Make Your Own Naturally-Dyed Easter Eggs
March 27, 2013
We’re big fans of Easter-season egg-dying as a playful activity. But the synthetic colors most families use leave a lot to be desired. On a search for natural alternatives, we dug through our archives and came up with this post written a few years back by Janelle Sorensen, Healthy Child Healthy World Advisory Board Member.
I’m not sure who the marketing whiz is who came up with this, but PAAS has new themed egg dying kits this year including pirates and princesses. If you see the connection, please let me know because I’m clueless as to how these themes make any sense whatsoever. Bizarre marketing aside, egg-dying is a really fun family activity – regardless of your religious affiliation.
This year, try going au naturale using these fantastic natural dye recipes from Michelle Stern of What’s Cooking with Kids:
- 1 dozen hard-boiled white eggs
- White vinegar
- Natural dyes (see below)
- Stickers and rubber bands to make patterns on the eggs
1. Hard-boil the eggs and allow them to cool.
2. Get a separate pot for each color you want to make.
3. To each pot, add 1 quart of water and 2 tablespoons white vinegar
4. Add these ingredients to obtain your colors:
- Red: 2 cups cranberry juice and 8 cups red onion peels (Your grocer will likely give you their discarded peels.)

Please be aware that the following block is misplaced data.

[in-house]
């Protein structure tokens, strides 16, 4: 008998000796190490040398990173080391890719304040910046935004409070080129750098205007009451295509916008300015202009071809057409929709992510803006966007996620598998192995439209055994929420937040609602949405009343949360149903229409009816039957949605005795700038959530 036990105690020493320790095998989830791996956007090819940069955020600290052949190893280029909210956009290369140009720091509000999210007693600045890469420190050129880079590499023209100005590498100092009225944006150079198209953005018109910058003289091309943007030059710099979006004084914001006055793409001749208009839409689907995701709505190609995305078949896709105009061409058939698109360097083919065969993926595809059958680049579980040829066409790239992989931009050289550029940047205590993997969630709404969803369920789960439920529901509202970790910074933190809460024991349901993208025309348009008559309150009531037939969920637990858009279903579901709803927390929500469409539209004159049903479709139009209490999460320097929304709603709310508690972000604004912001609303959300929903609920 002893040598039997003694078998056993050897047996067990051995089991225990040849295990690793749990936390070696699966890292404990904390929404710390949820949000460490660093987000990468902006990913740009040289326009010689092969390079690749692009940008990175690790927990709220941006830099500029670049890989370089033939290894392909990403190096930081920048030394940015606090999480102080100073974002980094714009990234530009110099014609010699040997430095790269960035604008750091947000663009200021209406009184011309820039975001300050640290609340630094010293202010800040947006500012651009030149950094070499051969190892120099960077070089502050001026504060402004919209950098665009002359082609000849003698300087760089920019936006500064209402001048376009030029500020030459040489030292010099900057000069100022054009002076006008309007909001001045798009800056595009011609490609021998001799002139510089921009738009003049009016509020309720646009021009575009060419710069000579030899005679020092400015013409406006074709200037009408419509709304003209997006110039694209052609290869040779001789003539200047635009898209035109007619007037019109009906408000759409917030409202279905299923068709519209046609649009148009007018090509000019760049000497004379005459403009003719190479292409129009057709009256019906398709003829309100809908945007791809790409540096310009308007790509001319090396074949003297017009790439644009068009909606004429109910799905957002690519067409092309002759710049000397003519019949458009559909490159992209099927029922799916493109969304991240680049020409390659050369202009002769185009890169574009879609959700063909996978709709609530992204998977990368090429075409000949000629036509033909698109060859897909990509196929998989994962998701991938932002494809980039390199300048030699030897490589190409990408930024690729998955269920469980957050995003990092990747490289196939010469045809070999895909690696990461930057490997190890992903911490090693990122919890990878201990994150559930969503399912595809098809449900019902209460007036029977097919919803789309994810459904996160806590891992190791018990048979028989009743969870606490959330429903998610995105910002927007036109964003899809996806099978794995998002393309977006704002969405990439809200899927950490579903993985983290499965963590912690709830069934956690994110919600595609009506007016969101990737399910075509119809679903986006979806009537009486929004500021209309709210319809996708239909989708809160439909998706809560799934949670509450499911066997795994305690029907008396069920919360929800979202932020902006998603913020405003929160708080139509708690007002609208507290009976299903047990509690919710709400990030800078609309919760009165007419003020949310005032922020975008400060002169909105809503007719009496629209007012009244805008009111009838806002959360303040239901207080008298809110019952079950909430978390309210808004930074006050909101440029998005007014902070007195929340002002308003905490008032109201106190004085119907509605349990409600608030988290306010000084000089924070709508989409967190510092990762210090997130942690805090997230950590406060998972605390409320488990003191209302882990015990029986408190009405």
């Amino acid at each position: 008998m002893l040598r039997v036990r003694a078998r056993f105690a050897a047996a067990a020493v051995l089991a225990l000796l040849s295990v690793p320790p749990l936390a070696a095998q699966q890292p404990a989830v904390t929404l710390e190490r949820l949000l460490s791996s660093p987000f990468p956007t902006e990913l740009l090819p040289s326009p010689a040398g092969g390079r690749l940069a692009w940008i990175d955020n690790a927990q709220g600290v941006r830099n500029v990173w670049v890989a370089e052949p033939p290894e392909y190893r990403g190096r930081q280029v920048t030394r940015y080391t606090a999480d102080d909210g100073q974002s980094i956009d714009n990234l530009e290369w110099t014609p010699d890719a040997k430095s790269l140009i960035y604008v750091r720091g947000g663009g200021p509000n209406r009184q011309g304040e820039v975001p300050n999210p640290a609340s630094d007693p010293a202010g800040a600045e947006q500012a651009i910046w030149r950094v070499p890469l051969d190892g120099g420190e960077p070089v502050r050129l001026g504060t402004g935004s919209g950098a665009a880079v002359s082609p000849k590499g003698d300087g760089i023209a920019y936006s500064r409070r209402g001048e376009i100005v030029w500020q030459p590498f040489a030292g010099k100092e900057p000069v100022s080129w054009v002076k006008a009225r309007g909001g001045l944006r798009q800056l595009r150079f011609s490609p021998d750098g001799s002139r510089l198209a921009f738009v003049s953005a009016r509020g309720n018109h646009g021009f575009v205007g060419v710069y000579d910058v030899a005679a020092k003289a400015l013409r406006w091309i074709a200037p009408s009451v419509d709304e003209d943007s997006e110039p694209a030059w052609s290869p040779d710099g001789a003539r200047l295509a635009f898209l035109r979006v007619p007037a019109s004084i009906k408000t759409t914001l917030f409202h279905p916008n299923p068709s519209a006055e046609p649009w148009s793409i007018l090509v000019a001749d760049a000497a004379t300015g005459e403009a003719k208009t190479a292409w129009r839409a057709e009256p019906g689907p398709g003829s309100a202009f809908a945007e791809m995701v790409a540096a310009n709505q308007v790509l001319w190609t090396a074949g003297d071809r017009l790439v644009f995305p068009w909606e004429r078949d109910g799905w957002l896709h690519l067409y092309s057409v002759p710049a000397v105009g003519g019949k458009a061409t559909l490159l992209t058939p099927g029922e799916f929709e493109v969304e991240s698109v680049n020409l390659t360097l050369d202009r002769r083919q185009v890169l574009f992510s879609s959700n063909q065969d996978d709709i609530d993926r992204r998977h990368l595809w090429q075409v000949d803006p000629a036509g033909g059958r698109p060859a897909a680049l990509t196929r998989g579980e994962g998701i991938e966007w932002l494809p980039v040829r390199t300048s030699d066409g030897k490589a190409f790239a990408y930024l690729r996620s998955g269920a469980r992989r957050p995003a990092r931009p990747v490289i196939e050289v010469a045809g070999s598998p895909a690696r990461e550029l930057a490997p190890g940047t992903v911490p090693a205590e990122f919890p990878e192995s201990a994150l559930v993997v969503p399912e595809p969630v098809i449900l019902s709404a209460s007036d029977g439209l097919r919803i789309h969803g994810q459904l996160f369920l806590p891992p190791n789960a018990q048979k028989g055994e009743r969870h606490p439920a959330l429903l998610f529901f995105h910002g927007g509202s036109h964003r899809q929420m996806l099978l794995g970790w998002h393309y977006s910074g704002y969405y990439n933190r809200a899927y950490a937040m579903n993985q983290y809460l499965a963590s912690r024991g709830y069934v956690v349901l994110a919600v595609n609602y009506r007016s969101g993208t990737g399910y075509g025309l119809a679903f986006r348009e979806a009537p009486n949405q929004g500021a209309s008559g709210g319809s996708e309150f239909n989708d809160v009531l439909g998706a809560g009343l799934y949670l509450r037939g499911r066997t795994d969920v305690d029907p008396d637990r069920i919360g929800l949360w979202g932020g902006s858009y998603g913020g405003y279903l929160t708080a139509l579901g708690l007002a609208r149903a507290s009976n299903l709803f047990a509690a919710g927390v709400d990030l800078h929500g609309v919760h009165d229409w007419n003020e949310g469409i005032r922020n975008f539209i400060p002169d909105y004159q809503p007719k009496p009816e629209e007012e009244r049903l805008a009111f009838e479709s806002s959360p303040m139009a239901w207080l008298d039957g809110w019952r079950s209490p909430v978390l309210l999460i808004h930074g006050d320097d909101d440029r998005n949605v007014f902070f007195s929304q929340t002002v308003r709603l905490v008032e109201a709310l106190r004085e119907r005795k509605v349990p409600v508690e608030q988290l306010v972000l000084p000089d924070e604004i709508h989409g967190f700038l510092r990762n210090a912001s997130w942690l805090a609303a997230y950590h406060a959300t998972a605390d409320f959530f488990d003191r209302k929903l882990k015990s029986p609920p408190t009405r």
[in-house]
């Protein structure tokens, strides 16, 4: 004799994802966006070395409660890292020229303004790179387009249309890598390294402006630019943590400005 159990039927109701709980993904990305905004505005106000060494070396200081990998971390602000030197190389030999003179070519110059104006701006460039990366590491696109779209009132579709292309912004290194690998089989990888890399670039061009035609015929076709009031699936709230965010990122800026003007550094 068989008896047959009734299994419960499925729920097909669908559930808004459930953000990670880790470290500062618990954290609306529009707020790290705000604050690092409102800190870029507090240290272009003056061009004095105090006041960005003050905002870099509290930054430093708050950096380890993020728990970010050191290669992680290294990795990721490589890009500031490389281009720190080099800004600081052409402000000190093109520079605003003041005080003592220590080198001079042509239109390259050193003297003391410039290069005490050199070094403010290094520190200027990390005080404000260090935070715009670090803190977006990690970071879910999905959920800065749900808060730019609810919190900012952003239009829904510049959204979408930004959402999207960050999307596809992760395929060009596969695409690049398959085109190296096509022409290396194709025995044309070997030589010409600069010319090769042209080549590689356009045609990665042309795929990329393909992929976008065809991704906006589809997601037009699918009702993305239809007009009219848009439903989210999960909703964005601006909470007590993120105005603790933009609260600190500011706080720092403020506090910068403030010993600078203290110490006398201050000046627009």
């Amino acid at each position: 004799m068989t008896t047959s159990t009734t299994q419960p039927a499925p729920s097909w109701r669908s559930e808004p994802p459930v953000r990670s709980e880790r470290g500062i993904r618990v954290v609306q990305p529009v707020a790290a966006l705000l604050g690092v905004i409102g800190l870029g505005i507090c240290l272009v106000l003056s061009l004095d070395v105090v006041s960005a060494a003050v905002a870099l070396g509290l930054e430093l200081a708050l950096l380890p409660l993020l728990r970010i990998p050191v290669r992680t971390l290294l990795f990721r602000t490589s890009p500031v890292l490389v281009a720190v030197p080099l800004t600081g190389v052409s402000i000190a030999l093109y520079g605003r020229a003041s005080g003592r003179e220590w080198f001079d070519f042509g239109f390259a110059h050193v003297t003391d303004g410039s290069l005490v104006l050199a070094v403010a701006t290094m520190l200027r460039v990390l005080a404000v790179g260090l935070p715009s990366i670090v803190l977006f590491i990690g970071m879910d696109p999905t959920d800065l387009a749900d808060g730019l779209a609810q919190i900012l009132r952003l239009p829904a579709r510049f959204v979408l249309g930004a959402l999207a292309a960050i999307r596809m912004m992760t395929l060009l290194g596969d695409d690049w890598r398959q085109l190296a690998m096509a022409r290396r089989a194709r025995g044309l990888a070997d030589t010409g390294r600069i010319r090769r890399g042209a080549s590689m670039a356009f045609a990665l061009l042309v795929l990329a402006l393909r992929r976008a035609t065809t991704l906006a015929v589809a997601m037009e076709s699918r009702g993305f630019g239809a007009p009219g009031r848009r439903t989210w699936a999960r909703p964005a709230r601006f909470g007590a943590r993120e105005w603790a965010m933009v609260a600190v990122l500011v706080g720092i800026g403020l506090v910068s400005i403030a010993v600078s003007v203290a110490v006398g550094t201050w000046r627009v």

- Red-Orange: 3-4 tablespoons chili powder
- Mahogany: 10-12 cups brown onion skins (See your grocer again!)
- Yellow: 3-4 tablespoons turmeric
- Blue: ½ – ¾ head chopped red cabbage
5. Bring the pots to a boil. Simmer for 30 minutes.
6. Prep your eggs by wrapping them in rubber bands or putting on stickers that will leave stripes or patterns behind.
7. Strain the dyes and return them to the pot or a clean bowl.
8. Gently lower an egg into each of the hot dyes.
9. The color will deepen the longer they soak, but an hour should do the trick. For longer dye times, let the eggs soak in the refrigerator.
10. When you’re satisfied with the color on the eggs, remove them from the liquid and dry them.
11. Take off the rubber bands and stickers and enjoy!
Do you dye eggs? Any tips to share?
P.S. If you’re concerned about risky artificial food dyes, please sign our petition telling Kellogg’s to stop using them! They have in other countries due to consumer pressure, now it’s our turn to make them clean up their colors.